Many Deputies showed a particular interest in the section which will enable the Minister to make regulations governing the burial of human remains at sea. As I said on Second Stage, burial at sea is not usual but nevertheless it happens. Therefore, it is important that such burials be regulated on health and safety grounds.

I thank all the Deputies who contributed to the debate. A number of important amendments have been incorporated in the Bill as a result of the helpful suggestions put forward by Deputy Barrett, Deputy Clohessy, Deputy Kavanagh and other. Land owners whose lands might be used during a rescue operation have been given a statutory assurance — this relates to the spirit of Deputy Barrett's amendment — that they will not incur liability for personal injuries or damage during a rescue operation. This is as it should be. As Deputy Barrett pointed out, this addresses the important topical question of land owners' rights. This may be the beginning of a process which will protect the legitimate rights of land owners, rights which they are entitled to have protected.

The Royal National Lifeboat Institution, which undertakes sterling work on a voluntary basis, sought to be exempt from the provision requiring ships to render assistance to vessels in distress. This exemption has been incorporated in the Bill. I am grateful to Deputies for their kind remarks about the Royal National Lifeboat Institution which does such magnificent work. I am confident that that organisation's long tradition of saving lives will continue and that its excellent working relationship with the rescue services of the Department of the Marine and the lifeboat crews will be maintained.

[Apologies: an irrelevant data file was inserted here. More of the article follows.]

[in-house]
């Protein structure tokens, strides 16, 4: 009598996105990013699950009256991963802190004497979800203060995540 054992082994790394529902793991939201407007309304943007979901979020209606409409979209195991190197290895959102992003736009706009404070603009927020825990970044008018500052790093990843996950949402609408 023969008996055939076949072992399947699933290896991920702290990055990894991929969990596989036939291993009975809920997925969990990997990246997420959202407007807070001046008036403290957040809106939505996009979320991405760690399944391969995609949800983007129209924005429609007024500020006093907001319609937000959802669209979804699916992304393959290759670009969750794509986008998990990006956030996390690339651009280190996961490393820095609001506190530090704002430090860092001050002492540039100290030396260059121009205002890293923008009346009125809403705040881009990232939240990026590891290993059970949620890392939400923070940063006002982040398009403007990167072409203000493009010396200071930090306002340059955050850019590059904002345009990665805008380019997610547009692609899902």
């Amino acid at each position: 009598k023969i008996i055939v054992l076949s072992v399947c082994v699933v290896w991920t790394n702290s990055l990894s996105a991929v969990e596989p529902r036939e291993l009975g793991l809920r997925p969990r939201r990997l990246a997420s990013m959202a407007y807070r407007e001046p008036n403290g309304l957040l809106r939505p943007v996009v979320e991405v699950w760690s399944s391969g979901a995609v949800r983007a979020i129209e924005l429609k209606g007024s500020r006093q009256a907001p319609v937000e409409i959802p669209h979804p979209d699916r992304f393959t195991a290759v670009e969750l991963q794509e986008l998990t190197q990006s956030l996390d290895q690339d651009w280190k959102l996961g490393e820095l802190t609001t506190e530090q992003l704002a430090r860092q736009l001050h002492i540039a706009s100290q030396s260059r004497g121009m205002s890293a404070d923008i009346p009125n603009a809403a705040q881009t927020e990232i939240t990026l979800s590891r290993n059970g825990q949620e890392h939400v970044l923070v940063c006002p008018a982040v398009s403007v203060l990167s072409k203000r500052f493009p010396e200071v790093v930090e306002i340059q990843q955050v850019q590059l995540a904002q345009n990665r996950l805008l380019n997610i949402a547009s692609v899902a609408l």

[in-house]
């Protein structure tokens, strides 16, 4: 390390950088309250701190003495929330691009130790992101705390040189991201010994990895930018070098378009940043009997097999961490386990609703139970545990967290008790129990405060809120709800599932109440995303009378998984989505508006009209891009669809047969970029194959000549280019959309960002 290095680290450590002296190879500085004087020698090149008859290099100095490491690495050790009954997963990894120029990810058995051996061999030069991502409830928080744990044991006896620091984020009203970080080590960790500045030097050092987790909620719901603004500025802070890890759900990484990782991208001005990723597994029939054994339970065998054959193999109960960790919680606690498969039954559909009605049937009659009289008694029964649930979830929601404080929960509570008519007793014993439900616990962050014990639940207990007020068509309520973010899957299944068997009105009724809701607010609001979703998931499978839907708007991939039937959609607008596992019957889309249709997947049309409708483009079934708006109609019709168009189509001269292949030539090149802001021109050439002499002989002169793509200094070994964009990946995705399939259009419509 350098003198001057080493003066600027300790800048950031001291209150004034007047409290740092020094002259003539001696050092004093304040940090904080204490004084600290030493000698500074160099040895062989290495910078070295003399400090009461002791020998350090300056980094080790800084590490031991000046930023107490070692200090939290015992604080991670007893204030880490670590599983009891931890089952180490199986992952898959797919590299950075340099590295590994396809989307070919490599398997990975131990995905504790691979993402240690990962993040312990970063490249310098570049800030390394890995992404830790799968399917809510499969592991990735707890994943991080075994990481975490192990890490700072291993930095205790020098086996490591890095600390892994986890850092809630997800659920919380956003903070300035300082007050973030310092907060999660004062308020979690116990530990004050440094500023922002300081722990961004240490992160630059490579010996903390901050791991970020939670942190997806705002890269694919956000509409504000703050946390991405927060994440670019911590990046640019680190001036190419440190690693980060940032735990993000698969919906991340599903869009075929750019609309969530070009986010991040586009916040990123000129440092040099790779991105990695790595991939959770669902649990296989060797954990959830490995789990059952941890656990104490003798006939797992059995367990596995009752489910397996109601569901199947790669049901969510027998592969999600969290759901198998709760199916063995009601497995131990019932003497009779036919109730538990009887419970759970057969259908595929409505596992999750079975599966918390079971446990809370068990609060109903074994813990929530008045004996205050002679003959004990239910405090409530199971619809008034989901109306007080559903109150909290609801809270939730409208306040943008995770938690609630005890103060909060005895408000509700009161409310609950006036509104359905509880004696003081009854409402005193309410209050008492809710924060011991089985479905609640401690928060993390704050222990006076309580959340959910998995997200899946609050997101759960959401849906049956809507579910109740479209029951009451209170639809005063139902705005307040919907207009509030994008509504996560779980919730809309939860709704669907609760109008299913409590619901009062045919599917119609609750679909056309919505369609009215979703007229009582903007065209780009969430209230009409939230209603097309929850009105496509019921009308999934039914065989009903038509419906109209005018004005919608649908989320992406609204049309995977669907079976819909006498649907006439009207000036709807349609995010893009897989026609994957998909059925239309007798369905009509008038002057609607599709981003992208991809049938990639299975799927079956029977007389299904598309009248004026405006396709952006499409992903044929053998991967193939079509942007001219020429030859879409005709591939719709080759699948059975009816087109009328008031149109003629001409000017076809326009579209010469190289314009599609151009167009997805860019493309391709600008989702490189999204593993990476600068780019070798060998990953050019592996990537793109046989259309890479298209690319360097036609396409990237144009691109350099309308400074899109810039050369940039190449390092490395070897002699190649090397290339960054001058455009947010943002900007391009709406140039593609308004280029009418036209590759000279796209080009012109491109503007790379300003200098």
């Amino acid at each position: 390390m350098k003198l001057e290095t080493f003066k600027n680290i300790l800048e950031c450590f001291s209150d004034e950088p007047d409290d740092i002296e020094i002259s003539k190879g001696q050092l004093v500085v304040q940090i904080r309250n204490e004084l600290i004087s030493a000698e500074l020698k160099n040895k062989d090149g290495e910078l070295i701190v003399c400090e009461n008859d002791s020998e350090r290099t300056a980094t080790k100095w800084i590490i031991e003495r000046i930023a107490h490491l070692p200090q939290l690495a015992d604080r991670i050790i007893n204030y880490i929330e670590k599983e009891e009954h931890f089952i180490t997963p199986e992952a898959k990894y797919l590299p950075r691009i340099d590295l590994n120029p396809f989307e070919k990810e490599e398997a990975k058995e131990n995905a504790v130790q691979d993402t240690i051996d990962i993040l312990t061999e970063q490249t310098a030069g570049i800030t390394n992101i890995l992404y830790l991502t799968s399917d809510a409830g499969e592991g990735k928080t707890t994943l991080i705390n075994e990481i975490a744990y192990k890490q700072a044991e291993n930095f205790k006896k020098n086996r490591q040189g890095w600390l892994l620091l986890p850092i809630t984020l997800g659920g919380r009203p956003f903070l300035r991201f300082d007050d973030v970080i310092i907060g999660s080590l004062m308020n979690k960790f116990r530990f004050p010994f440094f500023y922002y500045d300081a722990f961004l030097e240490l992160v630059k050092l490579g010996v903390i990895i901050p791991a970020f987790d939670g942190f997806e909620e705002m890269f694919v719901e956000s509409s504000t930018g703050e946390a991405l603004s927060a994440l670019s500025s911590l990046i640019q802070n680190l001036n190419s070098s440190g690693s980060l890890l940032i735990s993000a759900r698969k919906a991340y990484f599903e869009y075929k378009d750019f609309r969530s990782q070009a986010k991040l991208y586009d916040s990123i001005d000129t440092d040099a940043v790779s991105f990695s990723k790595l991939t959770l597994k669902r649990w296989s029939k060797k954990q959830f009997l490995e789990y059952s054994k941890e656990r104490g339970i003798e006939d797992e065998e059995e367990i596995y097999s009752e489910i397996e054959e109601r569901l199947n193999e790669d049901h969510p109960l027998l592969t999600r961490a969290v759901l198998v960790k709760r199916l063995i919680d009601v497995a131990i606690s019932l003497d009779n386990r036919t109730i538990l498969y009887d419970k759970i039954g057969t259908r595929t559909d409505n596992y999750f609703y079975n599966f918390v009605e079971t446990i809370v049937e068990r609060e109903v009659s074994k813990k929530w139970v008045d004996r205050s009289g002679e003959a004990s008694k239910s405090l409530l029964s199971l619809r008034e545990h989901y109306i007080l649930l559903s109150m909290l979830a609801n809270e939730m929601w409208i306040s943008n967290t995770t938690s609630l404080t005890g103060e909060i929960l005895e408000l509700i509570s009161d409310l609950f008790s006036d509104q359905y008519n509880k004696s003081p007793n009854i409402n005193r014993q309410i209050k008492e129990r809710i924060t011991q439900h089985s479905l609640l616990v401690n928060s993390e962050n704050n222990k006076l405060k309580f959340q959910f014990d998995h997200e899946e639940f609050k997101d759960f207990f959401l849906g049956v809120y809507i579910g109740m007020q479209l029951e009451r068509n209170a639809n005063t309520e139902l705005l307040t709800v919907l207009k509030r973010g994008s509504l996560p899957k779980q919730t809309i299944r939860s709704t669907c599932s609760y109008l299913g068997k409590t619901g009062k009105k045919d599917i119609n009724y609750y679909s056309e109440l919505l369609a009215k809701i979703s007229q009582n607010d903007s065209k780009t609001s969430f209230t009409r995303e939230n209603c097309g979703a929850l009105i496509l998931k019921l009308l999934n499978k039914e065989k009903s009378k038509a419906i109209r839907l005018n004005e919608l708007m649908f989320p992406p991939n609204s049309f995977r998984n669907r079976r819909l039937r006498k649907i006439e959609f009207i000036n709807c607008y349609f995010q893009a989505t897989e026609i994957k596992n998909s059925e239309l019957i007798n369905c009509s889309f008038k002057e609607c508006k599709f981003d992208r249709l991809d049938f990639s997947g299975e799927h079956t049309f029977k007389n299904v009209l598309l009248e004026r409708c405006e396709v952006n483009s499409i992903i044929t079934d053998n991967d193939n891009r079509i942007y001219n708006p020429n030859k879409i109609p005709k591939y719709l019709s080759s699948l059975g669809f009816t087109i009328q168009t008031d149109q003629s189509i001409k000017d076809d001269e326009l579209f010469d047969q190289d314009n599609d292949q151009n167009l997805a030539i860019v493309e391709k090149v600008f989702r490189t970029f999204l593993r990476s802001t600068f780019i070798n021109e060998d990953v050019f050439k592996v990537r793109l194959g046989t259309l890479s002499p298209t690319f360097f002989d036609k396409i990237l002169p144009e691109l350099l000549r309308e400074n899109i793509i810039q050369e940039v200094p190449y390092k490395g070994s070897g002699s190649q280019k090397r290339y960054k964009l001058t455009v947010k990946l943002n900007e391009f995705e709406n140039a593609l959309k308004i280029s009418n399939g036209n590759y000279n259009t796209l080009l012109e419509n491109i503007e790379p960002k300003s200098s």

I should not like to overlook the marvellous search and rescue work done by the Air Corps and Naval Service. These organisations provide an exceptional service. The Department of the Marine and the Department of Defence are very much inter-linked with these organisations and I would be failing in my duty if I did not express my deep gratitude to the members of these organisations for the courage displayed by them in rescuing people at sea in the most appalling circumstances.

Finally, I thank all the Deputies who contributed to the debate on the Bill. I assure the House that the provisions of the Bill will be enforced to the fullest extent possible.

Question put and agreed to.